Heartworm Disease - Is My Pet at Risk?

in Disease

Heartworm disease is an increasingly dangerous disease; however, it is a completely preventable infection. So what is Heartworm Disease? Heartworm Disease is when parasitic worms grow and mature inside the chambers of your pet's heart and within the large blood vessels of their lungs; thus, causing heart failure and damage to their pulmonary arteries. Left undiagnosed and untreated, this disease can become serious and in some cases fatal. This being the main reason heartworm prevention and early detection cannot be stressed enough!

The number of pets infected with heartworm disease increases each year within the United States. Heartworm cases have been diagnosed and reported in as many as 48 states. Your pet needs heartworm protection no matter where you live. Heartworm disease is not defined by your climate, as previous thought. Additionally, heartworm disease is most common in dogs and cats, but can affect other species.

Your pet can be infected by heartworm disease if bitten by a mosquito that has previously bitten another animal affected by heartworm disease. Mosquitoes transmit the parasites directly from one bloodstream to another. Heartworms cases have been reported to have reached lengths of up to 14 inches in length.

Parasitic worms have 5 larval stages and are termed "L1," "L2," "L3," L4" and L5". Heartworm microfilariae is the first stage larvae: "L1"s. The microfilariae will develop within a mosquitoes to L2's and finally to L3's, the stage capable of infecting a new dog. Once safely transmitted to the new host (your pet), the L3 will spend the next week or two developing into an L4 within the host's skin. The L4 will live in the skin for three months or so until it develops to the L5 stage and is ready to enter the host's circulatory system. The L5 stage is actually a young adult heartworm, which migrates to the heart and out into the pulmonary arteries where it will then mate, approximately 5-7 months after first entering the new host.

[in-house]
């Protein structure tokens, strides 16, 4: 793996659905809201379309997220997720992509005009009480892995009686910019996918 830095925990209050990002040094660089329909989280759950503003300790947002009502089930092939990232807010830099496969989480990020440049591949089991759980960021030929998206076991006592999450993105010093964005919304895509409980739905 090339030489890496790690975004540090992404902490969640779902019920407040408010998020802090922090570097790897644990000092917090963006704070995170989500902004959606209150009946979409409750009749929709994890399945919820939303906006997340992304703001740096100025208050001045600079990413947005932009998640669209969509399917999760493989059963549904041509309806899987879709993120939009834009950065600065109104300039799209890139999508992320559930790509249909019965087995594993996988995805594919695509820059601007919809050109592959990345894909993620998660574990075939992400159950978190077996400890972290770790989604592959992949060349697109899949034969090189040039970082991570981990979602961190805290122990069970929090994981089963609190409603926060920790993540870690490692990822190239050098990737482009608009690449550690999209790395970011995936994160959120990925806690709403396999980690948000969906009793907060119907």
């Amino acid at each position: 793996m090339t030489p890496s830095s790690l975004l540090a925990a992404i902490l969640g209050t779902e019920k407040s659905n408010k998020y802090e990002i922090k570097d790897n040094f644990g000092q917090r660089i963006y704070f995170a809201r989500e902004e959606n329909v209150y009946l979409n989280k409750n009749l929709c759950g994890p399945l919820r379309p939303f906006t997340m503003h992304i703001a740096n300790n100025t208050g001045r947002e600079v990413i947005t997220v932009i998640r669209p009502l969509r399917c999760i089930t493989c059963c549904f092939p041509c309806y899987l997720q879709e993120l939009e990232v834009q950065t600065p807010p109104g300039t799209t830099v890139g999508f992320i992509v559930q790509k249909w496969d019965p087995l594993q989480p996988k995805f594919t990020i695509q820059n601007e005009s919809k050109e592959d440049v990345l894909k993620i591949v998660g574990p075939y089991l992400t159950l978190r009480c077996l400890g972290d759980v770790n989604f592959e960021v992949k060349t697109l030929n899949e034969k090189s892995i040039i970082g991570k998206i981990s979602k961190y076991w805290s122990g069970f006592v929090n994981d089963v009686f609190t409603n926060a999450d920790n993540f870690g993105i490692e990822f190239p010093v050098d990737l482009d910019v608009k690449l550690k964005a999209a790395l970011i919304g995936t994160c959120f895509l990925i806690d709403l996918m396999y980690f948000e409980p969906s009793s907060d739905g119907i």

Veterinarians recommend a complete three part heartworm prevention program. This program consists of having your veterinarian test your pet routinely for heartworms, providing your pet with preventive heartworm medications (these medications can be obtained through your local veterinarian), and decreasing your pets exposure to mosquitoes.

Furthermore, there are mosquito repellents designed especially for dogs that can help prevent mosquito bites; which will also help prevent your pet from being infected with the West Nile Virus, another very serious condition spread by mosquitoes.

Dogs with heartworm infections may exhibit a cough, a decrease in their appetite, sudden weight loss, an inability and lack of interest to exercise, and general weakness. Additionally, your pet may also suffer from breathing problems, vomiting, blindness, and/or seizures. If you notice marked changes in your pets behavior to include these health warning signs contact your local veterinarian and schedule your pet for testing as soon as possible.

After all who knows your pet better than you! The best defense is a strong offense - heartworm preventive is a year round commitment. Give your pet the chance at a long and happy life doing what they do best - LOVING YOU!

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Debbie Hubbard has 1 articles online


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Heartworm Disease - Is My Pet at Risk?

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This article was published on 2010/03/31